In the year 1850 a post office and store were opened in Trap-street by Messrs Smith and Duff. Mr Smith was a son-in-law of Tulip Wright. Mr Bethell had the first contract for the carrying of the mails, and he afterwards bought the store and post office from Mr Smith.
The first newspaper to Bulla was the “Argus”. The price was sixpence.
The Kaolin works were in full swing for many years(in the end of the ’50’s and early in the ’60’s) and over 40 men were employed. In March, 1860,a flood destroyed the works for a time; but they started again in 1868. For many miles around the district it was a great wheat-growing country. Men were employed in cutting the crops with scythes and reaphooks. They used long handle rakes to rake up the crop. My grandfather, Mr O’Brien, reaped and cradled oats on Mr Dicken’s Coldingham Lodge farm (owner), and occupied by the Dickens family for over half a century. There was one butcher, Mr.Dean. He had a slaughter yard on his property. He was a famous shot. He was known to shoot a bullock over his shoulder while his horse was galloping with a bullock giving chase.
Bulla is a very hilly country in parts. The cutting on the Bulla hill was made in the year 1862. Mr Falvy was the contractor. Previous to that the bullock teams crossed the hill where the quarry now is, then known as the “Gluepot Hill”, from the many teams stuck in crossing.
Another short lived industry was the flour mill, which worked for a few years, but closed in 1861. It was built by Mr Hunter and the miller was Mr Straughan. The ruins of the mill still stand by the creek in Lockton.
The first council meeting was held in the Deep Creek Inn in the year 1862. The first secretary was Mr Sutherland; then Mr Harris, who absconded with about 500 pounds of the council’s money; next Mr Daniel, Mr Lethbridge and our present secretary, Mr Daniel. In the year 1868 the Bulla Shire Hall was built. In 1868 and 1869 the Bulla bridge was made of blue stone taken from the Bulla quarry. Also the Shire Hall and many other buildings.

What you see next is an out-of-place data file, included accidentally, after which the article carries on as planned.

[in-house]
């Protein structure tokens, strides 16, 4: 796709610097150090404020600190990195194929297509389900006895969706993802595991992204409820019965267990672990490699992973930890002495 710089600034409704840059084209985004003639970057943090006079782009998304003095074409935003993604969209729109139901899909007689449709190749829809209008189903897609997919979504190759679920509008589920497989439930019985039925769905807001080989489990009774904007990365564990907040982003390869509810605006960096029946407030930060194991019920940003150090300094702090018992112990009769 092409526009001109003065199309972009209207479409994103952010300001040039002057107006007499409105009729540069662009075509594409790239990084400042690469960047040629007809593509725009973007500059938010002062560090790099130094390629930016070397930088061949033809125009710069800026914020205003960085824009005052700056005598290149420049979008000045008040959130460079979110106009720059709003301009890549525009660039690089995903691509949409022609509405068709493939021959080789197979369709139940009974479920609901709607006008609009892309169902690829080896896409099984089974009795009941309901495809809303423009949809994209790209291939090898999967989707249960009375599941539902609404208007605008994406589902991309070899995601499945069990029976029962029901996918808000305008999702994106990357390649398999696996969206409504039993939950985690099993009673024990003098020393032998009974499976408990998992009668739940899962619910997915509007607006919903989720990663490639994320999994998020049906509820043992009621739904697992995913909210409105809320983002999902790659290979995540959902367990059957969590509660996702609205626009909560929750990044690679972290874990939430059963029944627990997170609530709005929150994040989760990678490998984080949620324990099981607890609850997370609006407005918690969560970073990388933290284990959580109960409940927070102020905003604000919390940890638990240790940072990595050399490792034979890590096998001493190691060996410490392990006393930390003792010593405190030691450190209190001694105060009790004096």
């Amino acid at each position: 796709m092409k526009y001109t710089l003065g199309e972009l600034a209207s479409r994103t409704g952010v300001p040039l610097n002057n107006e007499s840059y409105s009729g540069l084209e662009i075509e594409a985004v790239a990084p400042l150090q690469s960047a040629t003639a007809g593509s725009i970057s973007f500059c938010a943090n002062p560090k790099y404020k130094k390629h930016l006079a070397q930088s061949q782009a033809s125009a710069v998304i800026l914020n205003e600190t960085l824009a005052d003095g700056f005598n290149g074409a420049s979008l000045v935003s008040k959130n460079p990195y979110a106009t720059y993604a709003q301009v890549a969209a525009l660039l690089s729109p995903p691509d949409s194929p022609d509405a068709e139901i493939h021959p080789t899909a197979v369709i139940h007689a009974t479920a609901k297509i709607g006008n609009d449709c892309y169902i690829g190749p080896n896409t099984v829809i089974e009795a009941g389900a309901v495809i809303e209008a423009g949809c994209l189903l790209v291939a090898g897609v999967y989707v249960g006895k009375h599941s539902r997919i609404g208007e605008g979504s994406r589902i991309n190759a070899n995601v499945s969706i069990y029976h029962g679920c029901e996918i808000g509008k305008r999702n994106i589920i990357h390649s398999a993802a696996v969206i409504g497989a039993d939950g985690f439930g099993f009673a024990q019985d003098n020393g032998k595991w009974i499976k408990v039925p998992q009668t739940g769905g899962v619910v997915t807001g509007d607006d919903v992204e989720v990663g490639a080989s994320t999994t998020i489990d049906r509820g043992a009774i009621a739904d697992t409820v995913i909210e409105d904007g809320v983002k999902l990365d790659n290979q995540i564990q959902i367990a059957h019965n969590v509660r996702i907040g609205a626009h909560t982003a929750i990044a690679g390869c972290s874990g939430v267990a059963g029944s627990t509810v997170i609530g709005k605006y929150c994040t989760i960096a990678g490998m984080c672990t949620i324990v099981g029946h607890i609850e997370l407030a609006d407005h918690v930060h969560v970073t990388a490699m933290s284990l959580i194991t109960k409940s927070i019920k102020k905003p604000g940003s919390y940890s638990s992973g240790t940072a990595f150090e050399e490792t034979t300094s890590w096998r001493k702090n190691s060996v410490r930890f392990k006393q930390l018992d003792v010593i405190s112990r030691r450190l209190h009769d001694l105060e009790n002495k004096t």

There were only two blacks in Bulla- Jimmy and Jenny. There was also a family of half casts, called the Brigs.
The first bootmaker was a Mr McDonald.
Bulla was once famous for goats. A crossing is still known as “The Goats”.
The beauty spot of Bulla is “Glenara”, the residence of Alister Clark Esq., with its beautifully laid out gardens and flowers. “Glenara” has been the residence of the Clarke family for more than half a century.
In the early ’50’s a gold mine was struck on Mr Batty’s Red Stone Hill farm. There has been a good yield of gold taken from it, and it is still working.
To the east of Bulla,from Lockton to the Inverness Hotel, was all a forest of trees. In later years it was selected and cut up for farming purposes.
A big flood occurred in the year 1870, and washed away the Wildwood bridge. The Catholic church was built in 1876. There have been a good many people drowned in the Deep Creek.
An omnibus used to run from Bulla to Melbourne. The fare was 5 shillings, and in after years a cab took the place of the bus. Bulla was a flourishing township before the railway to Bendigo was opened, the bullock waggons carting from Melbourne to Bendigo passing through it. Previous to the stone bridge there was a wooden bridge, and before that was built the bullock teams used to cross by a ford. Mobs of wild cattle used to pass through on their way to Melbourne.
Brick works were started in 1877, as Mr Gillies had promised a railway, and 18,000 bricks were made. Carting was too dear to continue, and as there was no railway, the bricks were carted away in the following year to the chemical works, and thus another chance for the township to rise again was lost.
Many people were buried in the township -some close to the creek and others close to Trap-street- before the present cemetery was made. There was a small one opposite the Deep Creek Inn which had to be closed when the road was getting made.
The Burke and Wills’ party passed through Bulla on their way to Cooper’s Creek.
Native cats and opossums were plentiful some years ago. There were more fish in the Deep Creek then than at the present time. The Recreation Hall was built a few years ago. The industry of Bulla at present is farming and dairying.
On the creek just below where the present school is situated is a swinging bridge which has often been wrecked by floods. There have been many floods in the Deep Creek, but the highest was in December, 1906.”